In no time we were disorientated but didn’t know it and wandered on thinking we were heading to a ferry dock to catch a steamer. We had strayed into a poorer district and soon saw a different type of market, a way of life which had been more prevalent in the past but which still exists, hidden behind the gloss of high street shops. Here people sold dross and tat that would not even find its way into our charity shops arranged haphazardly on plastic sheeting on the ground. Beggars and disabled inhabitants pleaded for change, and I felt our presence was inappropriate - this was no place for tourists ogling at their paucity.
If you want to purposely get lost then Istanbul is the perfect city. Spread over seven hills, packed full of mosques and churches, esoteric museums, Ottoman styled houses and grand palaces, it’s the perfect place to wander and explore. Most of the time it’s possible to know exactly where one is in a general sort of way with so many landmarks and water to help pinpoint your location on the map. The Galata tower can be seen from most places in the city as can the minarets of the great mosques, and the larger glass tower blocks mark the business centre in the Asian part of the Eastern city across the Bosporus bridge (which is fantastically lit in changing colours at night).
However, when you find yourself in a dip between hills out of sight of any recognisable attraction, and when no local is able to help (a rarity - always take their advice, they truly want to help), then hop on any bus – they all go to Taksim Square, the transport hub, and an area where most tourists end up. An old battered green bus came to our rescue and we spent our Sunday afternoon touring round the route of the bus picking up passengers who had been out to the huge cemeteries visiting their departed loved ones. There is a cemetery for every religion - Armenian, Jewish, Catholic, Islamic - so much can be seen from a bus which can’t be experienced on the subway.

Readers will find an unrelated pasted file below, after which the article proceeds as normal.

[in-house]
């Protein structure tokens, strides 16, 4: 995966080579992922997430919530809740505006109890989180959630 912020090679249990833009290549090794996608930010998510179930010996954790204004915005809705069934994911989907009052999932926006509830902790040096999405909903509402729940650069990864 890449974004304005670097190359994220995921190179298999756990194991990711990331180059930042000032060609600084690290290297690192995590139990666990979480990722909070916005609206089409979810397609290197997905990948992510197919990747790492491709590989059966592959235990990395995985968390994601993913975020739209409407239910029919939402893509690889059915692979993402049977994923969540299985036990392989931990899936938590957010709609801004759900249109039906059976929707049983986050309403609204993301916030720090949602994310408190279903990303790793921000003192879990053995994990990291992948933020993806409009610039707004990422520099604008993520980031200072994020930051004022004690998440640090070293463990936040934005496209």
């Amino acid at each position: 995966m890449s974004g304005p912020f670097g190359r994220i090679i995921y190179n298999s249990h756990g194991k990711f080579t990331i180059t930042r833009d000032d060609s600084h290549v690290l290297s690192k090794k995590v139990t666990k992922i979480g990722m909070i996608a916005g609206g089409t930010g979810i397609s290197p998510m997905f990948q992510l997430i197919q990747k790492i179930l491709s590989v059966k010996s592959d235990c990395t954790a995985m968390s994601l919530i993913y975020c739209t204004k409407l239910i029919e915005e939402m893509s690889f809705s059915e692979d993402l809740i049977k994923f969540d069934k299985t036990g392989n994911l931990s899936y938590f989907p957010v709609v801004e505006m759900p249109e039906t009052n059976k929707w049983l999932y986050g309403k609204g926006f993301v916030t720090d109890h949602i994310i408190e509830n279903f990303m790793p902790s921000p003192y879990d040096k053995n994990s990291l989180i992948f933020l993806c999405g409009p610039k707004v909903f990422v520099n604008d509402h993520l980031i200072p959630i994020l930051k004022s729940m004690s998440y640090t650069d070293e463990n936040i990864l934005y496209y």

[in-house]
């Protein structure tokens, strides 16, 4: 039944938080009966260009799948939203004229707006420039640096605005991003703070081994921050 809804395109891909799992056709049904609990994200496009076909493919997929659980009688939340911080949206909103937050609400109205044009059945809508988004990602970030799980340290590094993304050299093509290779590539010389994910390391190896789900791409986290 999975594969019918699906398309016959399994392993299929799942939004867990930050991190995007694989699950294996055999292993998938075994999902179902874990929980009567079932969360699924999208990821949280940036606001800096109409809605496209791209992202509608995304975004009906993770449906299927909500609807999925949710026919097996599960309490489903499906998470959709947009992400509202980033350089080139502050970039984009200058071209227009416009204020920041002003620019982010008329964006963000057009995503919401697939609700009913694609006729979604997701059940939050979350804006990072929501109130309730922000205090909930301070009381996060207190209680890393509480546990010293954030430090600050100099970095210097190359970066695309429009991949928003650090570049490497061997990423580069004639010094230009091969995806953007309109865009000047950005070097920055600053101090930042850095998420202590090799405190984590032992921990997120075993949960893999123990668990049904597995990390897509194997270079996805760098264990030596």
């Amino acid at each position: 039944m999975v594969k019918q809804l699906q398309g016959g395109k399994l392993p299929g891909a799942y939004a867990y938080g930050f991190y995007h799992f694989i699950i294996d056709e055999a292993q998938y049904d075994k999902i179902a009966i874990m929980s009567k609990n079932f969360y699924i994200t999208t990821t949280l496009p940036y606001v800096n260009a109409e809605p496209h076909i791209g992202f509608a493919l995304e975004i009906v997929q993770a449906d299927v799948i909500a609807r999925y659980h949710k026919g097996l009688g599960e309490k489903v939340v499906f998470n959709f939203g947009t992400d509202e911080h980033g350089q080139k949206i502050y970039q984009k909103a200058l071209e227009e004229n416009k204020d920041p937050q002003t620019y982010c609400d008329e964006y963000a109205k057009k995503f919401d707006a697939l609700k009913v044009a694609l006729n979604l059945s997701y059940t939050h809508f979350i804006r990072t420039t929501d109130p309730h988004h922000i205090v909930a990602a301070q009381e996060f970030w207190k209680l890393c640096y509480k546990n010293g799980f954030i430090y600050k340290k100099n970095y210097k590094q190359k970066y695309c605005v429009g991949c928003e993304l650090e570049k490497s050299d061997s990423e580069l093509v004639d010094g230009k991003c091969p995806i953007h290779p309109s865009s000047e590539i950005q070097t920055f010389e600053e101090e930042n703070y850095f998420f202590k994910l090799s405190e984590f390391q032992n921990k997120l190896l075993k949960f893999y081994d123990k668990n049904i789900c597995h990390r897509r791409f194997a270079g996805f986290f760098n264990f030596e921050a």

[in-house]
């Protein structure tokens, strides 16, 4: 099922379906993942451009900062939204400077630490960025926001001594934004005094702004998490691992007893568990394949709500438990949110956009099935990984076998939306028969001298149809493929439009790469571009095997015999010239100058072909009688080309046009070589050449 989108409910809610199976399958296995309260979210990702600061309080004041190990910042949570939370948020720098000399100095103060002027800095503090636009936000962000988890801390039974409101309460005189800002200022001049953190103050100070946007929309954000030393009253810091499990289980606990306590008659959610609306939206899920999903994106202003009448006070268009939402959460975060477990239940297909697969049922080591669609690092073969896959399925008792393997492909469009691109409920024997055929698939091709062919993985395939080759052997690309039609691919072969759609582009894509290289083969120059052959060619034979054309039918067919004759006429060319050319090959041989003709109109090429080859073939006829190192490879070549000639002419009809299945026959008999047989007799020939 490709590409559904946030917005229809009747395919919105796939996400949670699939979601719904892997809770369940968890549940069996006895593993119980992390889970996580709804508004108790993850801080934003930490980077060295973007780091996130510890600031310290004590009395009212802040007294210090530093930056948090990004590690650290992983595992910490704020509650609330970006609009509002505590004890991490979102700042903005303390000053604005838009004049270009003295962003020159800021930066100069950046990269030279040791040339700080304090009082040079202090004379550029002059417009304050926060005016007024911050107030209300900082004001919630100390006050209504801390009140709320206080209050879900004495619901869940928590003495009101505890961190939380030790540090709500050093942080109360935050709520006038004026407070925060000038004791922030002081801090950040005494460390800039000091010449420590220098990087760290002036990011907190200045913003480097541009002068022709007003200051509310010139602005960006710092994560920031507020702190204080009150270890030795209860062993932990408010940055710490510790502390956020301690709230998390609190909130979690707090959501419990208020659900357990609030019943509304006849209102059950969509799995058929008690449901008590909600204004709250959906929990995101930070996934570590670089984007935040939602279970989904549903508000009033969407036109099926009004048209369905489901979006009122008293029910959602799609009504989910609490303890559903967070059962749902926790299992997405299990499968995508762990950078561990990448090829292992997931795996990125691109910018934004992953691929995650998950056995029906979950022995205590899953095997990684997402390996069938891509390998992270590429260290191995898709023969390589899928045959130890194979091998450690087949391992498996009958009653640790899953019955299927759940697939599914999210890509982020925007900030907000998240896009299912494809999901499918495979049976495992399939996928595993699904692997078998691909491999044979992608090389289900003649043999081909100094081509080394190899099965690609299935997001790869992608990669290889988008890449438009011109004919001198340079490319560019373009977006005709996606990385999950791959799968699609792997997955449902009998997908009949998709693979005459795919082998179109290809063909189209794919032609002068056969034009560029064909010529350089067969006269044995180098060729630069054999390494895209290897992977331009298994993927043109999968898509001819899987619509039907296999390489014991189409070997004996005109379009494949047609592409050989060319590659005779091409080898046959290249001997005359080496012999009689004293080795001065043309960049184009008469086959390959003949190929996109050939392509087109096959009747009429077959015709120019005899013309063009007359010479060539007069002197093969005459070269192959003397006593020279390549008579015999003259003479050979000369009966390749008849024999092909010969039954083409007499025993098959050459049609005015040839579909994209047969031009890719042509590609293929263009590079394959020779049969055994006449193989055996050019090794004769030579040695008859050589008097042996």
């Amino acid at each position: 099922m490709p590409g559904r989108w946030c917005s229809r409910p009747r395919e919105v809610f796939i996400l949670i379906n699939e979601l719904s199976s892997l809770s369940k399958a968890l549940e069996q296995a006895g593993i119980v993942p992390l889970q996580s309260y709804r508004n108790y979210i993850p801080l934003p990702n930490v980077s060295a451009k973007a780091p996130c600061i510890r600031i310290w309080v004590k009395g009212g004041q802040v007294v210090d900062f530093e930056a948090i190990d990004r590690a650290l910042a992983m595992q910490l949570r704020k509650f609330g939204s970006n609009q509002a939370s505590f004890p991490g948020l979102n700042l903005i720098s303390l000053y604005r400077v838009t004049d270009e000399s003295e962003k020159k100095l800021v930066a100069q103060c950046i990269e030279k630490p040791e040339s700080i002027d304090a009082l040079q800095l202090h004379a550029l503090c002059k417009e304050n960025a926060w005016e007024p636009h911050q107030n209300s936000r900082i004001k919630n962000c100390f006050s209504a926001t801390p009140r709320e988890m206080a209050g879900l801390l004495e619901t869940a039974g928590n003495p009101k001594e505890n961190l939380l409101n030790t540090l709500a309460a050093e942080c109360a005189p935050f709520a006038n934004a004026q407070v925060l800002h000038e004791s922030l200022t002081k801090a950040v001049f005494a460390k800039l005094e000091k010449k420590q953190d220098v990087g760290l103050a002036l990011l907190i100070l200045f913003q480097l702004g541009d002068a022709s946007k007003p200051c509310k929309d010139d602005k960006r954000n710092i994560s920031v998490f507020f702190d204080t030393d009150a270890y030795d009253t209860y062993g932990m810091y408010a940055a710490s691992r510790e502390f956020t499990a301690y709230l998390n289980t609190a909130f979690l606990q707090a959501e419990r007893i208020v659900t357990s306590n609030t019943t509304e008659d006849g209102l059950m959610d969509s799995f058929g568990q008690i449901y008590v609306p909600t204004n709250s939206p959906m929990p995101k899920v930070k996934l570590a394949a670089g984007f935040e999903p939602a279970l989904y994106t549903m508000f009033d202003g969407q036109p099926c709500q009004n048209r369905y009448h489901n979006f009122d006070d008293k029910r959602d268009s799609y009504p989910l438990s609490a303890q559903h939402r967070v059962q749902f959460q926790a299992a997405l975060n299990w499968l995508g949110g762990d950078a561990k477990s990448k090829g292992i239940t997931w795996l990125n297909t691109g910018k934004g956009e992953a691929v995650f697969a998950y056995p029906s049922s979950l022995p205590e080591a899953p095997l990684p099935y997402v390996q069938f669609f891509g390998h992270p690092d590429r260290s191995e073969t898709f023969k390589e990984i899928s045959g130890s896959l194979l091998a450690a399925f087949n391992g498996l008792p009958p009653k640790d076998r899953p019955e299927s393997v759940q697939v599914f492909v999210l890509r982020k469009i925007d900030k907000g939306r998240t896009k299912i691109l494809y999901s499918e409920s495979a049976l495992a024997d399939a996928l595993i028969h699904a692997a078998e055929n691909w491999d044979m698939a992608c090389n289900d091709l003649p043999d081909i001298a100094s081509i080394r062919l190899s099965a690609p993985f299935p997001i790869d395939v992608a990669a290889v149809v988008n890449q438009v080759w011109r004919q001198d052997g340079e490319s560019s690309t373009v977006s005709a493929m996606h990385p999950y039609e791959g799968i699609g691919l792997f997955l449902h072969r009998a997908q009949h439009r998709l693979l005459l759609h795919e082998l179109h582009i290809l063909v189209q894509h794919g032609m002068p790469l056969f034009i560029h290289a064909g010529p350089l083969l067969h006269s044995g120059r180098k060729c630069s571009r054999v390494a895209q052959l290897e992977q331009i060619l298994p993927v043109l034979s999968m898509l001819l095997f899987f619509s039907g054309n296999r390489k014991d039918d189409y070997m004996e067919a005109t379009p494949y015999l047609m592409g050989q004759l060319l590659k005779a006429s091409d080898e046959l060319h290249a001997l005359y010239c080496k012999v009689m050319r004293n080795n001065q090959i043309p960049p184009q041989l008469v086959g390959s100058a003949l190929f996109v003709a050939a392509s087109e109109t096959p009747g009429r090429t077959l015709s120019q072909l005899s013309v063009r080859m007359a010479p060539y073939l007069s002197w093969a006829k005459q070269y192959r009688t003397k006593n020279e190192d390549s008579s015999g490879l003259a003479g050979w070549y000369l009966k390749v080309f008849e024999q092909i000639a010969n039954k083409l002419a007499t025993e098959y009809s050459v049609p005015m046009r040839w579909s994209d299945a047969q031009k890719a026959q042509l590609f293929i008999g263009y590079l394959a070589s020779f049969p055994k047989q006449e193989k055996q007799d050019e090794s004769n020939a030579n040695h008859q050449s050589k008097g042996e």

I was lucky enough to be staying in the Midtown Hotel in Lamartin Street just off Taksim Square. There are other glitzy hotels in the vicinity but the Midtown is charming, unobtrusive, modern, immaculately clean and very comfortable especially for a city-break. The breakfast is superb with delicious scrambled eggs and freshly baked rolls and bread, a frame of real honeycomb or the choices of exotic jams, and a vast array of traditional cheeses. I have never had to face the decision of which kind of olives to have with my breakfast until I saw their buffet.
There are all sorts of restaurants and places to eat nearby. In fact it’s got every kind of food imaginable. We stay away from fast food and opted for small family-run restaurants where the local Anatolian food was typically fresh and simple. But be warned – if you don’t like aubergines or chillies then choose something safe as these two vegetables are ubiquitous. Fish abounds and can be eaten as a snack lunch down at the fish market next to the Galata Bridge.
Don’t feel pressured by the touts at front of house trying to lure you in, just stay firm and smile and shake your head until you see an eatery that appeals and once you see the menu outside. We thought most prices were very similar, but watch out for the cost of alcohol.Wine and spirits are not cheap, not even the Turkish aniseed brandy called Raki.
As chance would have it the British Airways in-flight magazine had a feature written by this year’s Masterchef winner all about her trip to Istanbul and the fabulous foods and snacks to try, so it was fortuitous that I read it en-route and was able to use the article as a guide when out and about.